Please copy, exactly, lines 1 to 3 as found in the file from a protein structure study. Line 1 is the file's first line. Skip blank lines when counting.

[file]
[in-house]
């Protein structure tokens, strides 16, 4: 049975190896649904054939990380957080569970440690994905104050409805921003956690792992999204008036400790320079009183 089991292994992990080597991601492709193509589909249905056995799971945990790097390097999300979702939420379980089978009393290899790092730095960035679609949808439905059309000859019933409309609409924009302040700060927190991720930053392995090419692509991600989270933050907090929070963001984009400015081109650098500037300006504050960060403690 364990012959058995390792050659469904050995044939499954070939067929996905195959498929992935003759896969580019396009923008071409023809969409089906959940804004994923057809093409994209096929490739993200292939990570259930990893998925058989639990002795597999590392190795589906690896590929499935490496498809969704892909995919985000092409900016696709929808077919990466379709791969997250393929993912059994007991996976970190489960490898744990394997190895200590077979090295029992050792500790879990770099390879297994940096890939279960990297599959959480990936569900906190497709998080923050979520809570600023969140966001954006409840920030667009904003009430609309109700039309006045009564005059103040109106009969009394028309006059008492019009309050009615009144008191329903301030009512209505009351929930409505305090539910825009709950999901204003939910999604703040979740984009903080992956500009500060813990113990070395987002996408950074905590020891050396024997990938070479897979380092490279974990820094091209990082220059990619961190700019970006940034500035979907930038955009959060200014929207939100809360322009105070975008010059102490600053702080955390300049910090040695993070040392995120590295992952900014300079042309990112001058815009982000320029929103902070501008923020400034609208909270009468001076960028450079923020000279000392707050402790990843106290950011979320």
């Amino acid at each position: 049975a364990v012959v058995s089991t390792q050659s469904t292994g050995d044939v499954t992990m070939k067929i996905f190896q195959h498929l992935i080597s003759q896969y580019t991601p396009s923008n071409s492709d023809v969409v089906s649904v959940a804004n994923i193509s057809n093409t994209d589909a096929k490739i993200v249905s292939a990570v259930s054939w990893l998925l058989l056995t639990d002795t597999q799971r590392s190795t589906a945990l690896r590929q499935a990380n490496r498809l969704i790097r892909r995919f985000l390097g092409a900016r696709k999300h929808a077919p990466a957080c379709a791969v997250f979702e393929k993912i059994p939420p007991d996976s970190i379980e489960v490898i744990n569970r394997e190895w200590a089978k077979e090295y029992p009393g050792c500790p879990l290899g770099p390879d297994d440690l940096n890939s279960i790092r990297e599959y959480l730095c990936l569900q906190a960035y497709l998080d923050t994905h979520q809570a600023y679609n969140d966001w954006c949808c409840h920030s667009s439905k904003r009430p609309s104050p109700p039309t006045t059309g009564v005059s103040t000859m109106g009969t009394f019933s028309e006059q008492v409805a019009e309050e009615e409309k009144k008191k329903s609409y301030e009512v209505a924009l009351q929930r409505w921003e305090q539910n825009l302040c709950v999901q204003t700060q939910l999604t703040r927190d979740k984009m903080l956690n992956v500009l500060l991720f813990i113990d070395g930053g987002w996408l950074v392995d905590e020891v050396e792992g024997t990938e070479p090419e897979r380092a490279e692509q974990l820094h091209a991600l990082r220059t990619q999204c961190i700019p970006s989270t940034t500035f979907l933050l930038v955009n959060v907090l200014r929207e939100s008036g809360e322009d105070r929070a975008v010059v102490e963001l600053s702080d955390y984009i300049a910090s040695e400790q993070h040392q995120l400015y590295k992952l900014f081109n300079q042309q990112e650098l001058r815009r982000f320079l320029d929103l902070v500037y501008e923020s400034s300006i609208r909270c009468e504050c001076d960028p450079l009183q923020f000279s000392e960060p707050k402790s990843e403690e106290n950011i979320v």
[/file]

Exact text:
[in-house]
């Protein structure tokens, strides 16, 4: 049975190896649904054939990380957080569970440690994905104050409805921003956690792992999204008036400790320079009183 089991292994992990080597991601492709193509589909249905056995799971945990790097390097999300979702939420379980089978009393290899790092730095960035679609949808439905059309000859019933409309609409924009302040700060927190991720930053392995090419692509991600989270933050907090929070963001984009400015081109650098500037300006504050960060403690 364990012959058995390792050659469904050995044939499954070939067929996905195959498929992935003759896969580019396009923008071409023809969409089906959940804004994923057809093409994209096929490739993200292939990570259930990893998925058989639990002795597999590392190795589906690896590929499935490496498809969704892909995919985000092409900016696709929808077919990466379709791969997250393929993912059994007991996976970190489960490898744990394997190895200590077979090295029992050792500790879990770099390879297994940096890939279960990297599959959480990936569900906190497709998080923050979520809570600023969140966001954006409840920030667009904003009430609309109700039309006045009564005059103040109106009969009394028309006059008492019009309050009615009144008191329903301030009512209505009351929930409505305090539910825009709950999901204003939910999604703040979740984009903080992956500009500060813990113990070395987002996408950074905590020891050396024997990938070479897979380092490279974990820094091209990082220059990619961190700019970006940034500035979907930038955009959060200014929207939100809360322009105070975008010059102490600053702080955390300049910090040695993070040392995120590295992952900014300079042309990112001058815009982000320029929103902070501008923020400034609208909270009468001076960028450079923020000279000392707050402790990843106290950011979320």
């Amino acid at each position: 049975a364990v012959v058995s089991t390792q050659s469904t292994g050995d044939v499954t992990m070939k067929i996905f190896q195959h498929l992935i080597s003759q896969y580019t991601p396009s923008n071409s492709d023809v969409v089906s649904v959940a804004n994923i193509s057809n093409t994209d589909a096929k490739i993200v249905s292939a990570v259930s054939w990893l998925l058989l056995t639990d002795t597999q799971r590392s190795t589906a945990l690896r590929q499935a990380n490496r498809l969704i790097r892909r995919f985000l390097g092409a900016r696709k999300h929808a077919p990466a957080c379709a791969v997250f979702e393929k993912i059994p939420p007991d996976s970190i379980e489960v490898i744990n569970r394997e190895w200590a089978k077979e090295y029992p009393g050792c500790p879990l290899g770099p390879d297994d440690l940096n890939s279960i790092r990297e599959y959480l730095c990936l569900q906190a960035y497709l998080d923050t994905h979520q809570a600023y679609n969140d966001w954006c949808c409840h920030s667009s439905k904003r009430p609309s104050p109700p039309t006045t059309g009564v005059s103040t000859m109106g009969t009394f019933s028309e006059q008492v409805a019009e309050e009615e409309k009144k008191k329903s609409y301030e009512v209505a924009l009351q929930r409505w921003e305090q539910n825009l302040c709950v999901q204003t700060q939910l999604t703040r927190d979740k984009m903080l956690n992956v500009l500060l991720f813990i113990d070395g930053g987002w996408l950074v392995d905590e020891v050396e792992g024997t990938e070479p090419e897979r380092a490279e692509q974990l820094h091209a991600l990082r220059t990619q999204c961190i700019p970006s989270t940034t500035f979907l933050l930038v955009n959060v907090l200014r929207e939100s008036g809360e322009d105070r929070a975008v010059v102490e963001l600053s702080d955390y984009i300049a910090s040695e400790q993070h040392q995120l400015y590295k992952l900014f081109n300079q042309q990112e650098l001058r815009r982000f320079l320029d929103l902070v500037y501008e923020s400034s300006i609208r909270c009468e504050c001076d960028p450079l009183q923020f000279s000392e960060p707050k402790s990843e403690e106290n950011i979320v």